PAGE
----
Wednesday marks the first day the former director of the U.S. Office of Ethics and Government is living as a non-governmental employee. Walter Schaub began the day with a CNN interview in which he disclosed the shocking ways that President Donald Trump's administration has managed to circumvent ethics rules.
He disclosed that the last eight months have been difficult since he began working with the Trump transition team after the November 2016 election.
"There's been a departure from the ethical norms that have really held our ethics program together for all these years," he said.
Schaub went on to reveal that there are many ethical considerations with the Trump White House that involve serious conflicts of interest.
"Any time you have vast holdings while you're in a position of public trust, we've got to worry about whether you're making your decisions based on your policy aims or based on your personal financial interests," he explained. "In this case, we can't know that because he's continuing to hold his financial interests despite what every president since the enactment of the Ethics and Government Act in the 1970s did."
He cited the free advertisements Trump is getting to his properties when he travels, as well as the fact that the Mar-a-Lago property has already doubled the fee to belong to the club. Trump's daughter Ivanka also earned a free commercial thanks to senior aide Kellyanne Conway.
"These things matter because we have to have able to have the American people trust that government decision making is made on their behalf, not on our own behalf as government officials," he continued. "Conflicts of interest have a real consequence. People get hurt when decisions are made."
He used the analogy that a doctor was being paid by a drug company to prescribe a specific drug when another one might work better.
"The reality is these conflicts exist whether they're illegal or not, and presidents have known that," he said. "It also sets a tone problem, because you need to set a strong ethical tone from the top. Tone is everything in government ethics and what your appointees do is going to follow what you do. We've seen a number of incidents that I've tried to highlight over the past several months where they're not following the traditional ethical tone and behaving in a way government officials always behave, and that has really hurt us along the way."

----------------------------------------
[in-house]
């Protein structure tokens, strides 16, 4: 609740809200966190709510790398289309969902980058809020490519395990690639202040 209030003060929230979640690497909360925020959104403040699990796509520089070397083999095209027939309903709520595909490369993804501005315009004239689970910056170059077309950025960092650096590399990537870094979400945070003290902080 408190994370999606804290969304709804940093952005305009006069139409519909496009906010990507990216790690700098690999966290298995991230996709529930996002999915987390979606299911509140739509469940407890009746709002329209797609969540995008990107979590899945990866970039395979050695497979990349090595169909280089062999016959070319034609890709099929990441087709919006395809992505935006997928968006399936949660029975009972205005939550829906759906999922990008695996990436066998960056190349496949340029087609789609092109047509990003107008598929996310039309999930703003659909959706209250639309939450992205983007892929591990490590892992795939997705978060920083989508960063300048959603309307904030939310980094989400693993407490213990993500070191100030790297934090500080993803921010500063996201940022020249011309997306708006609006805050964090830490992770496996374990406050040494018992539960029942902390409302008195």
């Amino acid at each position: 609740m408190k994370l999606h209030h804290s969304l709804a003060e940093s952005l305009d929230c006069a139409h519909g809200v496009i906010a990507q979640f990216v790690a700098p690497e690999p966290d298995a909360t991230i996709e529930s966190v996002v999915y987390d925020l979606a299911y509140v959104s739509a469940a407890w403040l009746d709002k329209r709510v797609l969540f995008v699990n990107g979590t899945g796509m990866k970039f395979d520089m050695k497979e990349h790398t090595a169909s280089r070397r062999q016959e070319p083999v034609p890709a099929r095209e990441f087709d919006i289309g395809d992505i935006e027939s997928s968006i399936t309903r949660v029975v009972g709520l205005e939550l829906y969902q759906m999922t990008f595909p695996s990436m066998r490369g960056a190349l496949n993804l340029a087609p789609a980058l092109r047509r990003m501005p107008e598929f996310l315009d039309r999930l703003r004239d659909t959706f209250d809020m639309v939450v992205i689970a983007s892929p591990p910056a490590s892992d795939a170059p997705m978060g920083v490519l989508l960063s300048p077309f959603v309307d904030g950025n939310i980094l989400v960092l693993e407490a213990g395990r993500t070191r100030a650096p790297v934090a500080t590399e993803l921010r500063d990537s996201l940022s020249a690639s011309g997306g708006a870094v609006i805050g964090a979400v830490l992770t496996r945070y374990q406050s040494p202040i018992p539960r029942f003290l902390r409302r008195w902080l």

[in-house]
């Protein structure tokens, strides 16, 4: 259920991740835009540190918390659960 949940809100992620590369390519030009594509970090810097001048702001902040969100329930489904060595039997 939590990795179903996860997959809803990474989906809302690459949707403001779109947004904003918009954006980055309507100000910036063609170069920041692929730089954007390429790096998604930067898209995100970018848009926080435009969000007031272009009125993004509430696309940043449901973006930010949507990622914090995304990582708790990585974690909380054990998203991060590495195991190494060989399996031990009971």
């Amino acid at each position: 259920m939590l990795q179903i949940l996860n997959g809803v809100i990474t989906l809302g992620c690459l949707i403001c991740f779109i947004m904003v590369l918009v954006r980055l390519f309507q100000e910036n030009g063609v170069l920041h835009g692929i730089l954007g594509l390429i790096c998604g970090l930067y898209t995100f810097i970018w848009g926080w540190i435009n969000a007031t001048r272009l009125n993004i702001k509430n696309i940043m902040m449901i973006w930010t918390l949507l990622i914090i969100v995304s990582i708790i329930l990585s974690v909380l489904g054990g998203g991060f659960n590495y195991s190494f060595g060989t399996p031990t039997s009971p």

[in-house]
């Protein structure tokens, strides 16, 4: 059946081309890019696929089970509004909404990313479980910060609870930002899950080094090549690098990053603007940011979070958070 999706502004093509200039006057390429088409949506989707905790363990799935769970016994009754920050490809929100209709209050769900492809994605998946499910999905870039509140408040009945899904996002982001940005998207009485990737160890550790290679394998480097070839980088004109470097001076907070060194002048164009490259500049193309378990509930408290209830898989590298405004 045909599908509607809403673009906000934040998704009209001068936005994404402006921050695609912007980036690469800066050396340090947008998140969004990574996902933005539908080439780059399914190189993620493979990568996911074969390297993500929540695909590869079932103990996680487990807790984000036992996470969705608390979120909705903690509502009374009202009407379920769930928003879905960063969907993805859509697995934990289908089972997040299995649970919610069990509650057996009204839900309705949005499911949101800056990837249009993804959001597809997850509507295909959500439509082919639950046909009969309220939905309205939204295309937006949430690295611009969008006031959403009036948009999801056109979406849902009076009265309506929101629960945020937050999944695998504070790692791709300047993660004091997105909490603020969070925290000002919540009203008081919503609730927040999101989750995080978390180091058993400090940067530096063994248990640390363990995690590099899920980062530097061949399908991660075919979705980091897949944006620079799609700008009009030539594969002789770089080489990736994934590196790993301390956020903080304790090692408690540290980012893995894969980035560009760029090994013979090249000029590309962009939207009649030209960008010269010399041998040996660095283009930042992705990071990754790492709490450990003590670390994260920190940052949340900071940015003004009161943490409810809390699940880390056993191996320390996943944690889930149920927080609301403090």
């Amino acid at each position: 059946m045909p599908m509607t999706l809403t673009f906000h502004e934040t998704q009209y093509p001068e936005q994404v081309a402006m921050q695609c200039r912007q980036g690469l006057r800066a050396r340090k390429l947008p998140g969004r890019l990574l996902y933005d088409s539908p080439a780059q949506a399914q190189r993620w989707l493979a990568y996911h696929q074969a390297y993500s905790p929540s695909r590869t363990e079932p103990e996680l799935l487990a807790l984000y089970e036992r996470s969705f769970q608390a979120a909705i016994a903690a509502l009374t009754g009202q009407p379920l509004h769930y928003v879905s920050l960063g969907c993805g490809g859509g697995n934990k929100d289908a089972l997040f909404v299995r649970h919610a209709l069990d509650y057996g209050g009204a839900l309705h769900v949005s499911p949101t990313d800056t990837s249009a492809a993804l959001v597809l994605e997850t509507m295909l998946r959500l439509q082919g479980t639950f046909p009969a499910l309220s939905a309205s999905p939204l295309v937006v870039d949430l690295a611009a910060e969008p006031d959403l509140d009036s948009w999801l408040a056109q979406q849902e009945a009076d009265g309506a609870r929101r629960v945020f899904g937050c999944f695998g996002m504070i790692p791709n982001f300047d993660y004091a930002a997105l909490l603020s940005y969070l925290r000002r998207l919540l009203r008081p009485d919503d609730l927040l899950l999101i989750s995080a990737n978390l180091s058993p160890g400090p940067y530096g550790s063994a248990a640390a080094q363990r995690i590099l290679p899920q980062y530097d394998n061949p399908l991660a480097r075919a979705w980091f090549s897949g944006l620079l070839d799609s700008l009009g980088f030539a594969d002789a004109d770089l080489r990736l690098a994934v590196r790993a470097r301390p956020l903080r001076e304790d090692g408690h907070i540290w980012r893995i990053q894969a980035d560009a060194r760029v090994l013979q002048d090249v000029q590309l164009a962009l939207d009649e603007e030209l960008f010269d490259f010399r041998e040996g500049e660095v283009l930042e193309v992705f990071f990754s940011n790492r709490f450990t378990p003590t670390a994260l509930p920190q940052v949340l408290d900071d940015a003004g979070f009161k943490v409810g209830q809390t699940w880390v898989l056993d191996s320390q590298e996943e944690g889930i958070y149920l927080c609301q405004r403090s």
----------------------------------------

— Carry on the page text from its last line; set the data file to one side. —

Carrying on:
Specifically, Schaub explained that he was "horrified when Trump's lawyer asked if Trump didn't have to sign it to certify if it's true" after filling out his disclosures.
"I pointed out to her that millions of financial disclosure reports have been filed in the past four decades and every one of them has been certified as true, and I think we could ask that of our president," he said.
The lawyer then asked if Trump could file it without signing to certify that it was true. Schaub said that the lawyer claimed that filing was "voluntary" and Trump wasn't obligated to file if he didn't want to.
"I said, 'that's fine, file it and release it unsigned, but if you want to certify it,' which they wanted done, 'it's going to have to follow the normal rules,'" he recounted the conversation.
Ultimately, Schaub said he wants to see Congress change those rules to demand transparency and disclosure. He cited the many Trump supporters who have said that the American people "knew what they were getting" but that they didn't actually know because Trump never revealed his tax information the way other presidential candidates did.
He noted that the office had dealt primarily with people who have hedge funds but hasn't dealt a lot with those who have massive real estate holdings. As a result, there were many shell corporations that didn't have anything in them that the office had to sift through.
"I don't think we know 100 percent for sure that we understand all of the underlying holdings are at OGE," he said. "But it met the disclosure requirements and, you know, technically the conflict of interest laws don't apply even though previous presidents have always followed them. So, we had to certify the report because it was good enough from a disclosure standpoint to meet the legal requirements, but I'm not sure that we fully understood everything in it."
Cuomo seemed shocked by that comment.
Schaub gave his two-weeks notice at the beginning of July, citing clashes with the Trump administration.
Watch the full interview below: